Published in the Rains County Leader on January 5, 2023:
As a kid, any time I developed a runny nose, a croupy chest, or anything in between, Daddy said I had the epizootie. I never asked what that meant, assuming it was a word he or his family made up to cover the gamut of upper respiratory discomforts. The distinctions weren’t important because the treatment was the same for all of them. Aspirin and/or a cool bath for fever; salt water gargle for a sore throat; Vicks Vaporub or Mentolatum up your nose, on your throat, or on your chest; and a cough syrup that tasted so bad you held a pillow over your face so your mother wouldn’t hear you cough.
David and I spent Christmas with his sisters in Louisiana. We had a great time, but I took meds for sinus pressure and drainage the whole time we were there, and by the time I woke up in my own bed Wednesday morning, I had a full-blown case of the epizootie. If you’ve lived in Texas for any length of time and have developed seasonal allergies, you know the drill. It starts with a dry, raw feeling at the back of your nose, progresses to a sore throat, and then moves into your chest producing a cough that sounds like a seal performing at a water park.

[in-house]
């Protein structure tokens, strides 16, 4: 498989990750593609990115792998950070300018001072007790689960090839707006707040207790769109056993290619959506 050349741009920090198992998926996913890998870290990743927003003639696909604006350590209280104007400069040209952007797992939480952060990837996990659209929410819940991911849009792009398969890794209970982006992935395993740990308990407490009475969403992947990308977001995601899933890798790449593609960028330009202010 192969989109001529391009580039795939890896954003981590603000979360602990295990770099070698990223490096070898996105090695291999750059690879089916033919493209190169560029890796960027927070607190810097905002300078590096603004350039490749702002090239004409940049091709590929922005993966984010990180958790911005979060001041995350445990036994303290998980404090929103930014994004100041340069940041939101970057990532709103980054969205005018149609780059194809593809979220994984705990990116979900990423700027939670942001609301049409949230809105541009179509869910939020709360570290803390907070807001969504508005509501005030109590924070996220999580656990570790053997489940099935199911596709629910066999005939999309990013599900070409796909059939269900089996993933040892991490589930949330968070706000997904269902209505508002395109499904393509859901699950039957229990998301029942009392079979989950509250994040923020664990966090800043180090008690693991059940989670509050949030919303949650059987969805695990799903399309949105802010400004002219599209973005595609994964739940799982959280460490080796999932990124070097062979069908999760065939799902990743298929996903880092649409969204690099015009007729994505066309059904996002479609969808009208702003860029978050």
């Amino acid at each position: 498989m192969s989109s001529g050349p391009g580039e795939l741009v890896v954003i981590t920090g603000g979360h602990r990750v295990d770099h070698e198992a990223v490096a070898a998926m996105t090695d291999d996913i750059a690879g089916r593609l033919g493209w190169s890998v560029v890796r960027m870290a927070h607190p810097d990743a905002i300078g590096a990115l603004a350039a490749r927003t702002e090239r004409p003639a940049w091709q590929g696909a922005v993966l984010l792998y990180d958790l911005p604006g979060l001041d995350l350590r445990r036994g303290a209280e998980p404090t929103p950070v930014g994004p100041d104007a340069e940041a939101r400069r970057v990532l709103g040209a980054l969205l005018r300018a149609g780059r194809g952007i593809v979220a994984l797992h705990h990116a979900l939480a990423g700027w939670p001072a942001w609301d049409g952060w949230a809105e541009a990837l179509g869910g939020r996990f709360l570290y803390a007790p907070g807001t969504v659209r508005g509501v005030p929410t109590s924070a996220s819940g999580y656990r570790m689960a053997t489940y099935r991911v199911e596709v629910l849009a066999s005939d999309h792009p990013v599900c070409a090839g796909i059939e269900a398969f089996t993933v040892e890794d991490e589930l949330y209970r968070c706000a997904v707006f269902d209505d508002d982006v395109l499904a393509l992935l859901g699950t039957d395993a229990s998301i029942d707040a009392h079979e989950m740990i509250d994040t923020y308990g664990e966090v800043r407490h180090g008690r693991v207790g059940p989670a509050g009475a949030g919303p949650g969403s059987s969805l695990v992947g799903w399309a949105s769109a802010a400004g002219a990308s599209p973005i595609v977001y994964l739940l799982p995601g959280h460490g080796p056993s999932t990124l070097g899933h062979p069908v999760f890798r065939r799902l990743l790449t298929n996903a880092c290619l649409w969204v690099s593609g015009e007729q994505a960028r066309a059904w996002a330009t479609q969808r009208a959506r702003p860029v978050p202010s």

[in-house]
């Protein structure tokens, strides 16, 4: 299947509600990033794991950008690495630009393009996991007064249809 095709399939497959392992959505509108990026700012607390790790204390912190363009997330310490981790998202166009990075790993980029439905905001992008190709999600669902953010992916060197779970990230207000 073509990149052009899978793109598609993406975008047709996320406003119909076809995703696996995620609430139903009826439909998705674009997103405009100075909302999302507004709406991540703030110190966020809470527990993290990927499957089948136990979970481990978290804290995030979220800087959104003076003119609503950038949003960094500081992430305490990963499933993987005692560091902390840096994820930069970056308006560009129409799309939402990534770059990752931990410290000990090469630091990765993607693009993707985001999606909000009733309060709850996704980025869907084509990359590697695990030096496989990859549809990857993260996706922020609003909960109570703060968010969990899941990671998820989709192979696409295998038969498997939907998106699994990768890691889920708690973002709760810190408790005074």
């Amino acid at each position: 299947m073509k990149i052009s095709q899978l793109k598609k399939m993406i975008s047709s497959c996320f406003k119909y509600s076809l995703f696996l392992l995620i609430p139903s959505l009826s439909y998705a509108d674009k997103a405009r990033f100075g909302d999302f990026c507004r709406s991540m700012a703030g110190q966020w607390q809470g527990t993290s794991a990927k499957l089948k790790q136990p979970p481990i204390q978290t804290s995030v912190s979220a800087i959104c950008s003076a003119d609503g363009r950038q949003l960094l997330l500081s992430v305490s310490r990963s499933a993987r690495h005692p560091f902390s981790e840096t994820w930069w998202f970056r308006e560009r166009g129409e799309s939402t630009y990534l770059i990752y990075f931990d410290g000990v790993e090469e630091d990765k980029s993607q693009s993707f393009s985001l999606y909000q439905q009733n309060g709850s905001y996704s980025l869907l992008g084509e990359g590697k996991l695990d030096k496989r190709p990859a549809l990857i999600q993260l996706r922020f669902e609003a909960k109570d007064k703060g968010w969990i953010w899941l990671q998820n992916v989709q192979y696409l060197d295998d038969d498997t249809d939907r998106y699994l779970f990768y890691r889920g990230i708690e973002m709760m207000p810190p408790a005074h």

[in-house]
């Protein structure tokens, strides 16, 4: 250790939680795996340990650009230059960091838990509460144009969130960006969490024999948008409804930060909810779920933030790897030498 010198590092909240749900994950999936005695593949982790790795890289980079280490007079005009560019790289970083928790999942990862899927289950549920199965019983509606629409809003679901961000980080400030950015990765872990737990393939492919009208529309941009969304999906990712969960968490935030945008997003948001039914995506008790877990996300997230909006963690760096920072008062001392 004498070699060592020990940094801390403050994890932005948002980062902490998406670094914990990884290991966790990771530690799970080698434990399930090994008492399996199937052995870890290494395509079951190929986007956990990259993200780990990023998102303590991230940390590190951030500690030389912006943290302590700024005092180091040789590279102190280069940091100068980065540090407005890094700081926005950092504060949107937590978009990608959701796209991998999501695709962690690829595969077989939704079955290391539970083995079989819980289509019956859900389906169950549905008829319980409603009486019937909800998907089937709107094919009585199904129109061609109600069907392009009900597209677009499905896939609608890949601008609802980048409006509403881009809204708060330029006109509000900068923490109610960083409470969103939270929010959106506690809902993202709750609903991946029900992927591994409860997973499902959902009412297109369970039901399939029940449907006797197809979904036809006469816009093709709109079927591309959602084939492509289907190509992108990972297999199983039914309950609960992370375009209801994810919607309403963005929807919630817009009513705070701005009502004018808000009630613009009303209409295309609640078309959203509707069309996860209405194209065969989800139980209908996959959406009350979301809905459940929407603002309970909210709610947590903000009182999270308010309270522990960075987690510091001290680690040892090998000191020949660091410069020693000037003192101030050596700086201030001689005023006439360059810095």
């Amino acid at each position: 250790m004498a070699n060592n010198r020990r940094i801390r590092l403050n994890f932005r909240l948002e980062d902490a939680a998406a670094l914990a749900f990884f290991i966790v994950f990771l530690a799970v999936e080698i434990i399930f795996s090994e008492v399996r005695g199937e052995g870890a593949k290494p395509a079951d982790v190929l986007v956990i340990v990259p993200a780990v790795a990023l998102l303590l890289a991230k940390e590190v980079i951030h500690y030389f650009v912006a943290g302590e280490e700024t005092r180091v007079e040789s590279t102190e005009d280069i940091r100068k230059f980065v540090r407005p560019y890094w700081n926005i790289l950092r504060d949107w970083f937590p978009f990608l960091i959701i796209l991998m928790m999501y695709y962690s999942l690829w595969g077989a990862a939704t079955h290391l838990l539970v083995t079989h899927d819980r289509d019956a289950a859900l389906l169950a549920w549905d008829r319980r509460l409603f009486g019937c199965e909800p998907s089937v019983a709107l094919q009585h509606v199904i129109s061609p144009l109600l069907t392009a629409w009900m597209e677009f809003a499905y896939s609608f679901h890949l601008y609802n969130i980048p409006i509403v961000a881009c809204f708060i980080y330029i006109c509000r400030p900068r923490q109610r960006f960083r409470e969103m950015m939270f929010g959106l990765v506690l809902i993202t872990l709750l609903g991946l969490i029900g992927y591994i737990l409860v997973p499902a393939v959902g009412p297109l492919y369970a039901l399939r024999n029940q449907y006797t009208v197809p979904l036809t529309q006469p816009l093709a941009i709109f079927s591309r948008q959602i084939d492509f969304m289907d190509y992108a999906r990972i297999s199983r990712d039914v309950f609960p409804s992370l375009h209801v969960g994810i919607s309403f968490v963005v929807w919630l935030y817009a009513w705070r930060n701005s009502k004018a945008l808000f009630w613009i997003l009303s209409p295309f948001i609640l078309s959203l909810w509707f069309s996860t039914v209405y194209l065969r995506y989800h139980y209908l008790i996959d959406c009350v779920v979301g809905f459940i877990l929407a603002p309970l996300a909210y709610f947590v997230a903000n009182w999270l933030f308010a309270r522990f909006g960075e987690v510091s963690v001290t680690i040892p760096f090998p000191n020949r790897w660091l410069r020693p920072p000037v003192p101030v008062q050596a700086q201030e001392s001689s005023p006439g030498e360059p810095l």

When I decided to use the word in my column, I looked it up on the Internet, hoping to find it in an urban – or rural – slang dictionary so I’d know how to spell it. Imagine my surprise to find that it’s a real word, or at least a form of a real word. An epizootic can be compared with an epidemic and is defined as an occurrence of a disease or disorder in a population of non-human animals at a frequency higher than that expected in a given time period. Except for the “non-human” part, it sounds a lot like the rash of related diseases that have been going around Rains County and extended parts of northeast Texas for the last few months. It’s not the flu, COVID, or even the common cold – it’s the epizootie!(more…)